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Deserts in Israel

It is no surprise that Israel receives so much tourism, Tel Aviv and the holy city of Jerusalem alone make the visit worthwhile. The beaches, nature reserves, archaeological sites and endless places of worship add to the excitement of this country.

For lovers of the outdoors, Skiing in the Golan heights, as well as hiking in pastoral settings awaits you. Why not pay a visit to the ruins of the Herodian fortress and get lost in the Crusader towns of Caesarea and Acre. After your descent you can dive with the tropical fish of the Red Sea. There are options for the lovers of different art within the museums, art galleries and music found scattered in Israel.

Often forgotten by travellers, is the desert region of the country, that takes up about two-thirds of the country’s landmass. About an hour and a half south of Tel Aviv, Beer Sheva acts as a gateway to three deserts, namely; the Negev, Arava and Zin. These stretch down to the most southern tip of Israel, where you will find Eilat. Headed east of Jerusalem, you will find the fourth desert, the Judean Desert, which reaches all the way to the Dead Sea.

When some of the first Zionists arrived in Israel around the turn of the 20th century, they arrived with a vision of transforming the mostly desert country. Many years later, the deserts of Israel are flourishing and so much so that many Israeli families, today, are choosing a life in the desert of Negev over a life in the city.

Nights under the Stars, local stays in “Zimmers” and abundance of fresh air

The low levels of pollution in Israel are largely thanks to the deserts of Israel. There you will find some of the freshest air, but not only that – a sky full of bright stars, more vast than you could ever imagine awaits you. Walking in the south of the Israel deserts, you will experience the contrast from desert to springs and oases of fresh water in the sand, but also an abundance of wildlife, such as yaelim (ibexes) camels and birds of prey.

Towards the north of Israel, the Negev, Arava and Zin will typically remain dry during the rainy months of winter, unless you are exposed to the potentially dangerous yet captivating flash floods. To avoid the uncomfortably high temperatures of the Israeli summers, these three deserts are best visited between October and November and then again between March and April. During these periods, the days are balmy enough to result in a sun-tan but at nights the temperatures plummet, so be prepared to pack for two seasons. A large proportion of Israelis have moved to the south of Israel in the last 20 years. The result of this change is noticeable in the variations of food and living quarters. From the artistic “Mitzpe Ramon” to the modern camping and “glamping” sites, or more rustic “Zimmers, the accommodation selections are endless in the Israeli deserts. Catering to your every need, with local handmade goats cheese from small farms, artisan bakers and vineyards cared for by resourceful locals – the Tourism is high and the desert is flourishing!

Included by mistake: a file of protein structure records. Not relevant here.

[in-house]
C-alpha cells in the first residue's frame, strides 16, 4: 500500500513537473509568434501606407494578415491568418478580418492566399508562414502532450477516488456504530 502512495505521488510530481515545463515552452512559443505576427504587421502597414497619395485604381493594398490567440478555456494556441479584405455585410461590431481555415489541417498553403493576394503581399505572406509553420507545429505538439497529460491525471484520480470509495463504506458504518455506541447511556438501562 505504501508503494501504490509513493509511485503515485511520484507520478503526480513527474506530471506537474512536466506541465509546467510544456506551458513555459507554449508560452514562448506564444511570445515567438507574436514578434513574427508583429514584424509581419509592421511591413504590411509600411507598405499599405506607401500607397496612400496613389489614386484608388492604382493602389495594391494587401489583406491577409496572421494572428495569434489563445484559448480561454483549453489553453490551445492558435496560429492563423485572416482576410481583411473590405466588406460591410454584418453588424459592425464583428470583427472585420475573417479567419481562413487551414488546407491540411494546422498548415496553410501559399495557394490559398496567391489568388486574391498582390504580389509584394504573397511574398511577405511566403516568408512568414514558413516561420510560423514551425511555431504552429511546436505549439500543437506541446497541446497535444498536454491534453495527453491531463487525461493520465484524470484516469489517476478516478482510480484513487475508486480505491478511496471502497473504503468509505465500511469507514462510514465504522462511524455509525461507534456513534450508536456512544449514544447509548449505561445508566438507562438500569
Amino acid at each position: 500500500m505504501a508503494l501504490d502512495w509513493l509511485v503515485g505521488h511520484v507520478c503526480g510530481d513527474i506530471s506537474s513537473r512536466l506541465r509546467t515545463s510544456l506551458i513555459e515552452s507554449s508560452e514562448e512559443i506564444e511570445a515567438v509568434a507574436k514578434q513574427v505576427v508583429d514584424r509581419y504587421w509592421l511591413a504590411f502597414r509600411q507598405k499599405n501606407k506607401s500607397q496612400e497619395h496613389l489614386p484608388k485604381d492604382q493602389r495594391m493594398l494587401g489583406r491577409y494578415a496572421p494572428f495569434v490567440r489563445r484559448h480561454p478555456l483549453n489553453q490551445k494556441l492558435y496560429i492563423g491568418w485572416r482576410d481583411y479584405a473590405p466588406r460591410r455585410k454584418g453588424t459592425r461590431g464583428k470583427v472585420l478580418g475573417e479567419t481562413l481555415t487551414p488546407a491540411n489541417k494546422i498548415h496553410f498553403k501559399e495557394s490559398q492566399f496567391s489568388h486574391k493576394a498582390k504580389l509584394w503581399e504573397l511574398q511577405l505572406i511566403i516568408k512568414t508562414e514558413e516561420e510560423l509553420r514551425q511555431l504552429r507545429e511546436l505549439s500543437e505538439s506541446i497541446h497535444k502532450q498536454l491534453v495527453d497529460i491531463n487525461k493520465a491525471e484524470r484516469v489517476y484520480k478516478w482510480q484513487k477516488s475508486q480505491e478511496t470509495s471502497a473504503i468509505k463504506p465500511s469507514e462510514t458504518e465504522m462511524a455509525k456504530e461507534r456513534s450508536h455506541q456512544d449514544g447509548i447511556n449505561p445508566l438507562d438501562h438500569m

Canyon-to-Crater, hiking and chocolate tours

If you are willing to step out of your comfort zone, you will be rewarded with the extraordinaire these three southern deserts have to offer and views worth of the envy of your friends. Admire the breathtaking scenery of the Ein Avdat canyon, or revel in the astounding views from the top of the “Mitzpe Ramon” crater. Whilst hiking in the desert, the “Timna National Park” is worth a visit with the wondrous view of its red-orange boulders. For those seeking an adrenaline rush, the Israeli desert will not fail to deliver. You can choose to abseil down a cliff-face, or take a jeep tour in the dunes in a four-wheel-drive. Popular also are the horseback tours, mountain biking, or the desert marathons. For those travelling with children, the desert has fun for them too. The children can pet alpacas and antelopes, depending on the farm you visit, take part in “chocolate tours” at the Yotvata kibbutz, or sleep in a Bedouin tent.

Israel’s deserts are nothing short of miraculous, and will in all likelihood continue to grow and surprise. What was once an unproductive and uninhabitable desert, there are now eco-tours, fish farming, as well olive farms and large vineyards. Whether you decide to visit the famed olive farms, or hike in the Timna National Park, Israel should be on your bucket list.

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